 The search behaviour stage [R1]
The search behaviour stage is characterized by extensive and active acquisition of
information about the course of study. All participants who used OSNs during the course
selection process stated that OSNs allowed them to acquire information on Course A. The
following comment by A01 captures this representamen.
“…prior selecting this course I used OSNs to get information on different
MBA courses in the UK, I used Facebook and Orkut and started getting
information from the students...” (A01)
 The choice decision stage [R2]
At the choice decision stage, an individual makes his/her final course selection decision
and selects one course of study. A01, A04, A09 and A10 claimed that OSNs helped them
in their final course selection decisions. The following comments by A04 capture this
representamen.
“…I used OSNs to help me to make my final decision, it was when I had two
options in my mind and I was trying to get information to help me to select the
best one…” (A04)
Table 31 Stages at which online social networks are used during the course
selection process – Course A
Interviewees
A01
The search behaviour stage
✓
The choice decision stage
✓
A02
✓
A04
✓
A07
A09
✓
✓
A10
✓
✓
✓
✓
OSNs most commonly used during the course selection process
Responses to the interview question ‘can you please name all the OSNs that you used to
obtain information about [Course A]?’ include responses that suggest Facebook [R1], Orkut
[R2]
and Pagalguy
[R3]
are popular OSNs to use during the course selection process.
Pagalguy is an Indian OSN which is mainly managed by Indian students who provide
feedback on various courses. Pagalguy is particularly targeted at course-related feedback.
“…we have our own OSNs in India and it is very famous it is called pagalguy.
It is the forum for all the MBA aspirants in respect of where you want to do
136
your MBA, so all the Indian students who want to do their MBA collaborate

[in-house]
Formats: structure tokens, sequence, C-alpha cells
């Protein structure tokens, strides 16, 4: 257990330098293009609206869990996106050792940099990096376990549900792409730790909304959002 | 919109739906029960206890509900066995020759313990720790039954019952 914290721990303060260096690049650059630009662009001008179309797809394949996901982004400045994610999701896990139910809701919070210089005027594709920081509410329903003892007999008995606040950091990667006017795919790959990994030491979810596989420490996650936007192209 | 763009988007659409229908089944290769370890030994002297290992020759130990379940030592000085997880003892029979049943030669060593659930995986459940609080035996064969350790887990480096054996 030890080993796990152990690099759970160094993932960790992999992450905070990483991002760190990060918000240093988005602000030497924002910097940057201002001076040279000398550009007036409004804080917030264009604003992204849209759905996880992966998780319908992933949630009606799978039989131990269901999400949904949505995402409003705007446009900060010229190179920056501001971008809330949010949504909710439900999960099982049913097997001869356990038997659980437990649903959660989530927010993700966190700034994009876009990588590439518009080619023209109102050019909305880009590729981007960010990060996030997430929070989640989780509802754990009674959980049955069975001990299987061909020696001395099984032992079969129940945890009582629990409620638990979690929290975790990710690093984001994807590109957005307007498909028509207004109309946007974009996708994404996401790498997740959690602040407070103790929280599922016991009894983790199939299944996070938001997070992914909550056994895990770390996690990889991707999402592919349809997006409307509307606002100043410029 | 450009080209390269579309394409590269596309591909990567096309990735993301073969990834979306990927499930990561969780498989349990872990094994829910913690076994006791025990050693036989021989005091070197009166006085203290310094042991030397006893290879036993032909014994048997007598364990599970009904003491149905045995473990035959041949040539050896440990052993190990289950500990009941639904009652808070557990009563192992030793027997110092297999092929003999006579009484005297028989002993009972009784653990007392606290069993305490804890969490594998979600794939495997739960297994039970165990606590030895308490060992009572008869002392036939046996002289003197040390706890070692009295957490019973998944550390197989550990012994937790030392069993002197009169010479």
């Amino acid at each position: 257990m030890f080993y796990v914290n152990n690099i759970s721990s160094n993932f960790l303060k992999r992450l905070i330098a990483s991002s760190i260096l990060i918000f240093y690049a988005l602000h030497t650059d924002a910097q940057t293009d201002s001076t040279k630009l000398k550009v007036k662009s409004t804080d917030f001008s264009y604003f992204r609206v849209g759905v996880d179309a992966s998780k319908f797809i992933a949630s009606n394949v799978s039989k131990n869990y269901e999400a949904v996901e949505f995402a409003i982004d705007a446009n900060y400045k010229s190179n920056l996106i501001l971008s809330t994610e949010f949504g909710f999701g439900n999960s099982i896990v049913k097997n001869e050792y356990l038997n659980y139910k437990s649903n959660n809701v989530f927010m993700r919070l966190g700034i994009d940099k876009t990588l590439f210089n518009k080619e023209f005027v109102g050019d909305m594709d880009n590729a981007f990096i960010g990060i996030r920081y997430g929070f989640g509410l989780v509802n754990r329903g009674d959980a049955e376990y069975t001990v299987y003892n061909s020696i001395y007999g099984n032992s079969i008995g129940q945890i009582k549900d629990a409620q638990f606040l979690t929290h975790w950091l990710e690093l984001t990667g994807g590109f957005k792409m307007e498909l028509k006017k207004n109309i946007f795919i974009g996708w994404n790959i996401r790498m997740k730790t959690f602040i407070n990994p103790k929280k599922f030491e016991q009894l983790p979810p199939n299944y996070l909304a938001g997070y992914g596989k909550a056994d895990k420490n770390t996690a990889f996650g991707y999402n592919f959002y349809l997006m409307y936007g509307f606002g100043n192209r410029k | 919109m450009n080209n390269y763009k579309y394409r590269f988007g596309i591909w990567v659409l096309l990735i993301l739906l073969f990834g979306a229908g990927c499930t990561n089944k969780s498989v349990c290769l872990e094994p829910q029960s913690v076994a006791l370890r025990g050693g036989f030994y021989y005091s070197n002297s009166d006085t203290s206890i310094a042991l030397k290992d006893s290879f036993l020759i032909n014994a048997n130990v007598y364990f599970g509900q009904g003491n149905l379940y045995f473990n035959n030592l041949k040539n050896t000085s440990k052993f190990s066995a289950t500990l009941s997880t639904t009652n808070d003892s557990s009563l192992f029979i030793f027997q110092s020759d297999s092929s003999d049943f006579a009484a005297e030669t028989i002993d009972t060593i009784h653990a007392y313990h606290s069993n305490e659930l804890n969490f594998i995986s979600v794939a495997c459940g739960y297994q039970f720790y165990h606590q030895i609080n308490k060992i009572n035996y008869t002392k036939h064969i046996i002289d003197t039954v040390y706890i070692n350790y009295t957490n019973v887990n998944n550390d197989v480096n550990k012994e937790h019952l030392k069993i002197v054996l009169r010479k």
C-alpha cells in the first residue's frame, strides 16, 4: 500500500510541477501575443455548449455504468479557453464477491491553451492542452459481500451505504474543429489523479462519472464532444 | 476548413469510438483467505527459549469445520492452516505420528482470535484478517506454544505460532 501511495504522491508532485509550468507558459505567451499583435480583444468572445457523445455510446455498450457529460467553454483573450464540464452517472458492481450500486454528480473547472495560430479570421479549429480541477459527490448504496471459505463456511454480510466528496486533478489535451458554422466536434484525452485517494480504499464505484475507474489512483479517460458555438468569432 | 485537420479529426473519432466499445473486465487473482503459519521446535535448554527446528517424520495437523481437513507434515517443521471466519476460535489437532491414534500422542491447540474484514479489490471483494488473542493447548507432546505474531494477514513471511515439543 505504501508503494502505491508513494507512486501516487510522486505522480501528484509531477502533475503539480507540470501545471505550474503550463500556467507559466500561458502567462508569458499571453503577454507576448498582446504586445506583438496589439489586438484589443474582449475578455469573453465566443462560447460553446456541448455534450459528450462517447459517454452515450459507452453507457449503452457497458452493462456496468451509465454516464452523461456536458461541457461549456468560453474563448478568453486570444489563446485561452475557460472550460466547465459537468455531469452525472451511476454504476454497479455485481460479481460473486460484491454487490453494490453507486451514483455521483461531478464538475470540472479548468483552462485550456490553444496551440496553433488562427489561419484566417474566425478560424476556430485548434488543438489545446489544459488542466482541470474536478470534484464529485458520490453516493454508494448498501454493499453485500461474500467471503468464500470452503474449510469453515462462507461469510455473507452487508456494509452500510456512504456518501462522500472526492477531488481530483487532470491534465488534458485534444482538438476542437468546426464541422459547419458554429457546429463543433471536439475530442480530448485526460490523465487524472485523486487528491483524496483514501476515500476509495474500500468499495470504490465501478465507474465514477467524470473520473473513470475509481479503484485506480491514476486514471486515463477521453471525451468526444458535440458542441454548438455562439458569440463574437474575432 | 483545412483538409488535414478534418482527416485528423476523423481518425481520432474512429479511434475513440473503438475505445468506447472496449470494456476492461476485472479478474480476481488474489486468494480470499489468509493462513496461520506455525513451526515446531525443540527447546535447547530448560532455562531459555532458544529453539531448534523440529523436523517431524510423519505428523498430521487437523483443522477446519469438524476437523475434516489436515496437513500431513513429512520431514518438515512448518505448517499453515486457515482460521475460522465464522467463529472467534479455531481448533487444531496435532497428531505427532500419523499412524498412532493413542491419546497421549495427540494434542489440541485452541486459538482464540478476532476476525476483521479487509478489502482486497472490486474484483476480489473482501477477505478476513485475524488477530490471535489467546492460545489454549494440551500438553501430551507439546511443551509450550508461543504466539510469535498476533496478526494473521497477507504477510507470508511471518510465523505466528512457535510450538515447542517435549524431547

on this site and they keep asking questions…I also looked at Facebook and
Orkut….” (A02)
“…I looked at Facebook to see what people say about [Course A]… (A07)
Figure 38 Online social networks most commonly used during the course selection
process – Course A
OSNs most commonly used during the
course selection process
Facebook (Global)
www.facebook.com
Orkut (Global)
www.orkut.com
Pagalguy (India)
www.pagalguy.com
Information-gathering methods using OSNs
Reponses to the interview question ‘how did you gather information using OSNs?’ include
comments that suggest there are five representamens within code SYI.PUS.IGM.
Participants obtained information via a variety of means, including viewing online profiles
[R1]
, reading comments from other users
[R2]
, viewing photos and watching videos
contacting users directly via private messages
participants posted publicly
[R5]
[R4]
[R3]
,
, and reading responses to questions
.
Figure 39 Information-gathering methods using online social networks – Course A
Information-gathering methods using
OSNs
Viewing online profiles
Reading comments from other users
Viewing photos and watching videos
Contacting users directly via private
messages
Responses received to questions posted
publicly by participants
137
Information available on OSNs